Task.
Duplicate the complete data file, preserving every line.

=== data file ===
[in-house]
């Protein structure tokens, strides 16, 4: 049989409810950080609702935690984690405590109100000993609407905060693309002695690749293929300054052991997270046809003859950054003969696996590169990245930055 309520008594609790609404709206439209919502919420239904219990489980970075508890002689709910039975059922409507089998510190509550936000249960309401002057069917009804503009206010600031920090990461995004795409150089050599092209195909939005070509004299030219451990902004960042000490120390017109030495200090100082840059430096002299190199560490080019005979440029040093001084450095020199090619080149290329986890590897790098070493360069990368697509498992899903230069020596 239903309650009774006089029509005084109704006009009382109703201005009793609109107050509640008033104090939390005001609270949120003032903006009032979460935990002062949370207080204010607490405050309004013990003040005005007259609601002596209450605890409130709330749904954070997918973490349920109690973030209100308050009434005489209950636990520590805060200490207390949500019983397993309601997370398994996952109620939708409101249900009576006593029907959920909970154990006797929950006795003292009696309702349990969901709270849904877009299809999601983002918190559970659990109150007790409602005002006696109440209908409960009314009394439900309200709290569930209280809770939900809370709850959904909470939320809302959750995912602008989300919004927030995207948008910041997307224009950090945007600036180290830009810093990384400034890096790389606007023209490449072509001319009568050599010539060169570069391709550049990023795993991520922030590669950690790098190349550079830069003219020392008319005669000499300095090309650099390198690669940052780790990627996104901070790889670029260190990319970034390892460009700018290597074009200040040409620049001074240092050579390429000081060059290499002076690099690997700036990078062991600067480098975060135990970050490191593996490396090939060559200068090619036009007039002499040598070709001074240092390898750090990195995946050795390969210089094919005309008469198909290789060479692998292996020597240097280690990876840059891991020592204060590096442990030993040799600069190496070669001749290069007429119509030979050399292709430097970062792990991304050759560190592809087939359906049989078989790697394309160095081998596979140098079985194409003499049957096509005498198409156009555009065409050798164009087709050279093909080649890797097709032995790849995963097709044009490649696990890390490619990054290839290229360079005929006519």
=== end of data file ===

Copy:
[in-house]
């Protein structure tokens, strides 16, 4: 049989409810950080609702935690984690405590109100000993609407905060693309002695690749293929300054052991997270046809003859950054003969696996590169990245930055 309520008594609790609404709206439209919502919420239904219990489980970075508890002689709910039975059922409507089998510190509550936000249960309401002057069917009804503009206010600031920090990461995004795409150089050599092209195909939005070509004299030219451990902004960042000490120390017109030495200090100082840059430096002299190199560490080019005979440029040093001084450095020199090619080149290329986890590897790098070493360069990368697509498992899903230069020596 239903309650009774006089029509005084109704006009009382109703201005009793609109107050509640008033104090939390005001609270949120003032903006009032979460935990002062949370207080204010607490405050309004013990003040005005007259609601002596209450605890409130709330749904954070997918973490349920109690973030209100308050009434005489209950636990520590805060200490207390949500019983397993309601997370398994996952109620939708409101249900009576006593029907959920909970154990006797929950006795003292009696309702349990969901709270849904877009299809999601983002918190559970659990109150007790409602005002006696109440209908409960009314009394439900309200709290569930209280809770939900809370709850959904909470939320809302959750995912602008989300919004927030995207948008910041997307224009950090945007600036180290830009810093990384400034890096790389606007023209490449072509001319009568050599010539060169570069391709550049990023795993991520922030590669950690790098190349550079830069003219020392008319005669000499300095090309650099390198690669940052780790990627996104901070790889670029260190990319970034390892460009700018290597074009200040040409620049001074240092050579390429000081060059290499002076690099690997700036990078062991600067480098975060135990970050490191593996490396090939060559200068090619036009007039002499040598070709001074240092390898750090990195995946050795390969210089094919005309008469198909290789060479692998292996020597240097280690990876840059891991020592204060590096442990030993040799600069190496070669001749290069007429119509030979050399292709430097970062792990991304050759560190592809087939359906049989078989790697394309160095081998596979140098079985194409003499049957096509005498198409156009555009065409050798164009087709050279093909080649890797097709032995790849995963097709044009490649696990890390490619990054290839290229360079005929006519």